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dc.contributor.authorPickett-Heaps, Jeremy D.-
dc.contributor.authorPickett-Heaps, Julianne-
dc.date2006-08-
dc.date2009-05-20T00:00:00Z-
dc.date2009-05-20T00:00:00Z-
dc.date2009-05-20T00:00:00Z-
dc.date2008-10-02T18:21:17-
dc.date.accessioned2016-10-26T17:48:21Z-
dc.date.available2016-10-26T17:48:21Z-
dc.identifierhttp://objetoseducacionais2.mec.gov.br/handle/mec/10307-
dc.identifier.urihttp://acervodigital.unesp.br/handle/unesp/360994-
dc.descriptionPresents a cultured newt cell in late prophase. Chromosome condensation is well advanced, but the nuclear envelope is still visible at the periphery of the chromosomes. Shortly after the movie begins, the nuclear envelope disperses, and the influence of the spindle on the chromosomes becomes evident. The apparently random distribution of the chromosomes is modified by the action of the spindle, and many of the chromosomes move towards a region that runs across the space previously occupied by the nucleus from lower left to upper right. During this time, chromosome condensation continues, so each chromosome becomes slightly shorter, fatter, and darker (as seen in the phase microscope). With phase optics, the mitotic spindle itself is barely visible in this cell type. It can be identified in these images as a region on either side of the clustering chromosomes that appears particularly featureless. This appearance derives from the spindle's ability to exclude many granules and cytoplasmic organelles, like mitochondria, which have characteristic phase densities. Careful examination of the 'featureless' regions will show, however, a subtle fibrosity with just-detectable filaments that run from the chromosomal region to a point on either side of it; these points are the poles of the mitotic spindle-
dc.descriptionComponente Curricular::Educação Superior::Ciências Biológicas::Biologia Geral-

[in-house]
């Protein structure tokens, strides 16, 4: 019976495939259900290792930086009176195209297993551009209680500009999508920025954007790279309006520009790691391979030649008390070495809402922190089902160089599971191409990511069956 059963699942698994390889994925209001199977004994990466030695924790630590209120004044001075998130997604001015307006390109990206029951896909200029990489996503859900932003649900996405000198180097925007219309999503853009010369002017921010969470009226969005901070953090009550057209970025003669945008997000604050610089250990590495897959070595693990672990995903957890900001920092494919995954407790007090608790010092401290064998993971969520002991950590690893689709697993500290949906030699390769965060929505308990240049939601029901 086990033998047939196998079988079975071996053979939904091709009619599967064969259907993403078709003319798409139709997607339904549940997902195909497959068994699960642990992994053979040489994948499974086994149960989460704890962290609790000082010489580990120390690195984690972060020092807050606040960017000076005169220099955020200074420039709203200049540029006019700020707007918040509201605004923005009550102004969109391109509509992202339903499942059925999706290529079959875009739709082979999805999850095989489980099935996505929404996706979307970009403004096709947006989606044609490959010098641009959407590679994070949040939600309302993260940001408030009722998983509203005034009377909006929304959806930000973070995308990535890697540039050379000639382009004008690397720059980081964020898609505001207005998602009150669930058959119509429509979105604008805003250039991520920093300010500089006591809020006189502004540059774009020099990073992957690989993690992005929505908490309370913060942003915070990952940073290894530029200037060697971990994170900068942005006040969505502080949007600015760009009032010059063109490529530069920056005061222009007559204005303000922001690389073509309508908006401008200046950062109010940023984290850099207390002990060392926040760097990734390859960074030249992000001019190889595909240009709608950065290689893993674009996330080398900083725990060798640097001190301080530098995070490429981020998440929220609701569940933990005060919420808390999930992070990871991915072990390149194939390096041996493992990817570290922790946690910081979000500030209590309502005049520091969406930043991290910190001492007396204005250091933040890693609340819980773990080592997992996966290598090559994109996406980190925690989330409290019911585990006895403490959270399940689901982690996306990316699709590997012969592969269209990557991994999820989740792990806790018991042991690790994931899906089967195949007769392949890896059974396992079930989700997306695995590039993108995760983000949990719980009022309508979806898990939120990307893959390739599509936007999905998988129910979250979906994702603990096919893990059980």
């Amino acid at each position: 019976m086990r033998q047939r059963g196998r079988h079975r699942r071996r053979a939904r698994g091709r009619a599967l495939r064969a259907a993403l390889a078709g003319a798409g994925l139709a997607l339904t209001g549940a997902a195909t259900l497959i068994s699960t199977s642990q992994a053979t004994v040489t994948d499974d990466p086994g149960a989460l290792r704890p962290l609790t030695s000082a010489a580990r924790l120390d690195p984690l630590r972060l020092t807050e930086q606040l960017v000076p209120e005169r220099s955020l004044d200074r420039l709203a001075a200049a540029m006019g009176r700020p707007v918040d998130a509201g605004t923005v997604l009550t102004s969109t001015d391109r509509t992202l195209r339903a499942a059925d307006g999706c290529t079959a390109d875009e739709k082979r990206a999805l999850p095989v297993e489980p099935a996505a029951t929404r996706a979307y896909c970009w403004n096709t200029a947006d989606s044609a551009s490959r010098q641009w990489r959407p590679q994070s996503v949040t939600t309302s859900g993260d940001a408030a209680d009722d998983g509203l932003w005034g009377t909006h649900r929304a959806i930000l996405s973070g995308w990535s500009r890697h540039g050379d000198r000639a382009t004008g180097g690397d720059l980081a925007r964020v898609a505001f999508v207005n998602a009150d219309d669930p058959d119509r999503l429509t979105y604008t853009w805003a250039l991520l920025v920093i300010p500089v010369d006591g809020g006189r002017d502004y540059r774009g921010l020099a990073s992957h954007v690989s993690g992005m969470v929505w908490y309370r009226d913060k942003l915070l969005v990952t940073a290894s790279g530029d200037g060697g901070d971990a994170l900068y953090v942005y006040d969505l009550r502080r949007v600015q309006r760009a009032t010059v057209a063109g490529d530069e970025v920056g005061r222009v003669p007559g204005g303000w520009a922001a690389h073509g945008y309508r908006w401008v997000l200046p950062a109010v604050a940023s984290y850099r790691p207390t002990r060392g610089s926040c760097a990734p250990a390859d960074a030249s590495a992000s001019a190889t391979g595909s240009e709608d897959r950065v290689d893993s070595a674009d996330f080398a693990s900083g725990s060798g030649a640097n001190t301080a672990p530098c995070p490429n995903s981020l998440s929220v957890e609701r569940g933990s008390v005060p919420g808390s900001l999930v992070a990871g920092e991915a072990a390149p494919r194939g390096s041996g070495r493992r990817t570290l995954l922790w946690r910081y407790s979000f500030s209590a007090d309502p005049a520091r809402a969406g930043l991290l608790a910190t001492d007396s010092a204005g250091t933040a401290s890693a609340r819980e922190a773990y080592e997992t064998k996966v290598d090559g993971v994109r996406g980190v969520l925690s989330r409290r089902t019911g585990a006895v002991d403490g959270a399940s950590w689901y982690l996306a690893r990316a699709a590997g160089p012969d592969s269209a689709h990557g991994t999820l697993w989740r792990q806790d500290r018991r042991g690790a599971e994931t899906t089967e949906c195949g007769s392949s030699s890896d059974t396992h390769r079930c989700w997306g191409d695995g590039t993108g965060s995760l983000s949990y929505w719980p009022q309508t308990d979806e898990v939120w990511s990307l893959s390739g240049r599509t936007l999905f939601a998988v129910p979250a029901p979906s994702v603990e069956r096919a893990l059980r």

dc.languageeng-
dc.publisherThe American Society for Cell Biology, ASBC Image & Video Library-
dc.relationMitosis in a Vertebrate Cell.mov-
dc.rightsYou may use the Images only for research and educational purposes in an educational institution. Images may be stored on a network server, hard drive or removable media, but only while this Agreement remains in effect. All of the Images you use must be accompanied by a notice stating, "© [Date and Author's or Owner's Name]. All rights reserved. Reprinted under license from The American Society for Cell Biology." The notice shall appear with the Images or on a credits page. "Educational purposes" means (i) non-commercial instruction or curriculum based teaching by educators to students at nonprofit educational institutions, (ii) planned non-commercial study, investigation or research directed toward making a contribution to a field of knowledge, or (iii) presentation of research findings at non-commercial peer conferences, workshops or seminars, but in any event there must be express written permission from ASCB before an Image can be published. "Educational institutions" include K-12 schools, colleges and universities. Libraries, museums, hospitals, research institutes and other nonprofit organizations are considered educational institutions when they engage in nonprofit instructional, research or scholarly activities for educational purposes-
dc.sourcehttp://cellimages.ascb.org/cdm4/item_viewer.php?CISOROOT=/p4041coll12&CISOPTR=50&CISOBOX=1&REC=14-
dc.subjectMitosis-
dc.subjectCell-
dc.subjectEducação Superior::Ciências Biológicas::Biologia Geral-
dc.titleMitosis in a vertebrate cell-
dc.typevídeo-
dc.description2To show a cultured newt cell in late prophase-
dc.description3Duration: 1 min, 23 s. Original video published in 2003. Annotator: J. Richard McIntosh. Original resource provided by Jeremy D. Pickett-Heaps. Work conducted at University of Melbourne, Melbourne, Australia. To visualize this source its necessary the instalation of Quick time. Available at: <http://www.apple.com/pt/quicktime/>-
Appears in Collections:MEC - Objetos Educacionais (BIOE) - OE

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